The human body is made up of about two-thirds water, so it would make sense that we would need to replenish this resource daily to keep our bodies functioning efficiently. Most of us don’t consider how much water we lose each day just by breathing, perspiring and other bodily functions. Too little water can impair major bodily functions, such as temperature regulation, digestion and joint pain, to name a few. You may think you are getting enough water, but are you?
Water is essential to good health because it flushes toxins from organs, carries nutrients to cells, and provides a moist environment for ear, nose and throat tissues. Without these vital functions operating effectively, major health complications can arise and have devastating effects on our health.
For example, cartilage, spinal discs and muscles consist of mostly water. These are necessary parts of the body that keep bones from grinding against each other with every step we take. Staying adequately hydrated decreases the chance of developing inflammation and soreness.
Additionally, without proper hydration, the amount and strength of mucus in the stomach lessens, which allows stomach acid to do some major damage to your insides. This leads to what we commonly refer to as heartburn and indigestion, and can also cause constipation, and in extreme cases, urinary tract infections and kidney stones.
Last, but not least, skin is our body’s largest organ, so it too needs hydration. A lack of water means a lack of sweat, which decreases the body’s ability to wash away excess dirt and oil accumulated throughout the day. If you want to avoid breakouts and premature aging, refill that water bottle throughout the day!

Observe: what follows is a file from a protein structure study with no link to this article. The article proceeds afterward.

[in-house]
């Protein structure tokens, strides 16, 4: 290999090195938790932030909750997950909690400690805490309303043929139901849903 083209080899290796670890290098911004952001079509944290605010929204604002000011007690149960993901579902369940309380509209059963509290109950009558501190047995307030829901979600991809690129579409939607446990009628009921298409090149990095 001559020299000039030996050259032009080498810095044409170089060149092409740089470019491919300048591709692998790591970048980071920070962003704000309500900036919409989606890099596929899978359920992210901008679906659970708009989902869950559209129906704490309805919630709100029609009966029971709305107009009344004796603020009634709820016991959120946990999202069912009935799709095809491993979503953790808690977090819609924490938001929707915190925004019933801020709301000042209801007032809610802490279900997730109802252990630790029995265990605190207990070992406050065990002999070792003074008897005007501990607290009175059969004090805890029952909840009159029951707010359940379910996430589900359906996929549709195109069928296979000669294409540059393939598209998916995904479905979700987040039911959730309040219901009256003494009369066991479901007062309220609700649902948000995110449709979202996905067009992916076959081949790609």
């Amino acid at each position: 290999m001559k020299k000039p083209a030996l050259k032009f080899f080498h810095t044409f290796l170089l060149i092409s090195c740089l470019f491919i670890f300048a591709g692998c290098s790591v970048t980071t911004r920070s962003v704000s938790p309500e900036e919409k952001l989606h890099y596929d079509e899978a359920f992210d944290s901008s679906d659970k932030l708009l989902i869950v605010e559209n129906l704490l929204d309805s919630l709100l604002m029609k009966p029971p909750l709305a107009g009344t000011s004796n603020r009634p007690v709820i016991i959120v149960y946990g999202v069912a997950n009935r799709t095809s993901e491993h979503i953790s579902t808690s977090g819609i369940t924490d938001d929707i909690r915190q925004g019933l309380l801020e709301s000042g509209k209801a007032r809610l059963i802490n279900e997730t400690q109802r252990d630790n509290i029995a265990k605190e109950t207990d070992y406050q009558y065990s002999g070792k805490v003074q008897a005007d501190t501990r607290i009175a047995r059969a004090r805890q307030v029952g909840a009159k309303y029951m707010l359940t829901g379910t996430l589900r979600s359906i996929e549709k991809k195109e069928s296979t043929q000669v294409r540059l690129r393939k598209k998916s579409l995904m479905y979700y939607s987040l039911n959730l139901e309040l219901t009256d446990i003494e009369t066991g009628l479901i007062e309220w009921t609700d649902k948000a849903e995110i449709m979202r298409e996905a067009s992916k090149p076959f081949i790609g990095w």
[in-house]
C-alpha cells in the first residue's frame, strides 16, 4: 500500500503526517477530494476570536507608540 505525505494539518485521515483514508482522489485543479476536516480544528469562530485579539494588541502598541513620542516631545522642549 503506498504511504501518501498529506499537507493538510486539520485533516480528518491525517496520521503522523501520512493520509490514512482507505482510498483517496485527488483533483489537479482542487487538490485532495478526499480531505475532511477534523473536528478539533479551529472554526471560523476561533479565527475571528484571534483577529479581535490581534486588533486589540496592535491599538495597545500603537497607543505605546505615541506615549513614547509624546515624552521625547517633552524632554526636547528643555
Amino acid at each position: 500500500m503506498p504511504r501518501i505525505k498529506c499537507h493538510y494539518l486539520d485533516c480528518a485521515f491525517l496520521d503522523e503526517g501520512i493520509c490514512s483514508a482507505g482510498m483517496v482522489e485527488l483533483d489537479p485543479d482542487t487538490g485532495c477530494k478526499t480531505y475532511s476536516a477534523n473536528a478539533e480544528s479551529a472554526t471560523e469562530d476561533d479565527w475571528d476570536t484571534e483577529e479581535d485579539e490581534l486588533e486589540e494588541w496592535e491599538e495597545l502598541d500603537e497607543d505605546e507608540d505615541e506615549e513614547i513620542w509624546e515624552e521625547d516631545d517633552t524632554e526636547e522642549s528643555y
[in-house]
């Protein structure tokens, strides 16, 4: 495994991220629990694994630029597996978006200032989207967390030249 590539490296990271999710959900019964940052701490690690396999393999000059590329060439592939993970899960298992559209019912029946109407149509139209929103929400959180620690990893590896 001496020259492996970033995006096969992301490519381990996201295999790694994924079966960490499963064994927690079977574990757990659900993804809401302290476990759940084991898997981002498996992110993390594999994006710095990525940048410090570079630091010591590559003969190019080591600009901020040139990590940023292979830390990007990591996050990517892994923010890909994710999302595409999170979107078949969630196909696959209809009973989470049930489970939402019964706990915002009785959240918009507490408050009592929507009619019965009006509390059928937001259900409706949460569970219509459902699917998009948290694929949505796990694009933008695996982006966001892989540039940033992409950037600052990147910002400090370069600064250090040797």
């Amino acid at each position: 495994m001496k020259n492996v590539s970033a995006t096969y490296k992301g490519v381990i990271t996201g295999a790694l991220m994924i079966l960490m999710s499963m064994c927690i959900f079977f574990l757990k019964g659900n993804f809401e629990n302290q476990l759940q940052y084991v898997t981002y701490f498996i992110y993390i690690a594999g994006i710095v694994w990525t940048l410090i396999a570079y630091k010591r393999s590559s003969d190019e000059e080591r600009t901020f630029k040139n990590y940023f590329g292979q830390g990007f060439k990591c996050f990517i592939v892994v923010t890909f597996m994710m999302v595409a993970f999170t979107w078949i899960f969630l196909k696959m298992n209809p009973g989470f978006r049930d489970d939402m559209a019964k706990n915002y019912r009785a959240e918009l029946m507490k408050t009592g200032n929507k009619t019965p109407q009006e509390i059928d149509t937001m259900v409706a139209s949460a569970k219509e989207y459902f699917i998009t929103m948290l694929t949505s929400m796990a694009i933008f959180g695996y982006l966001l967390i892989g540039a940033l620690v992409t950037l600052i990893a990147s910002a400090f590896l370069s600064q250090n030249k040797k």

Our body interprets dehydration as hunger pangs. However, eating creates more work for your body, whereas drinking water purifies organs and supplies it with the fuel it needs. Hunger pangs, along with headaches, sleepiness and dizziness are all symptoms of mild dehydration, caused when organs pull water from stored areas, like blood, leading to lack of oxygen throughout the rest of the body.
Recent research indicates that drinking pure water, not juice or soda, is a key component of optimal health, and a lack can be hazardous. Daily intake depends on many factors, including your health, how active you are and where you live. Traditional advice recommends 64 ounces daily, but some medical professionals say it should be more than this, around 3 liters (or 13 cups) a day for men and 2.2 liters (or 9 cups) for women.
So, drink up, and let H2O rescue you.
Be sure to check out our complimentary hydration station in the Sapphire Room at The Merion. Our fruit infused water is there to keep you hydrated in the most delicious way!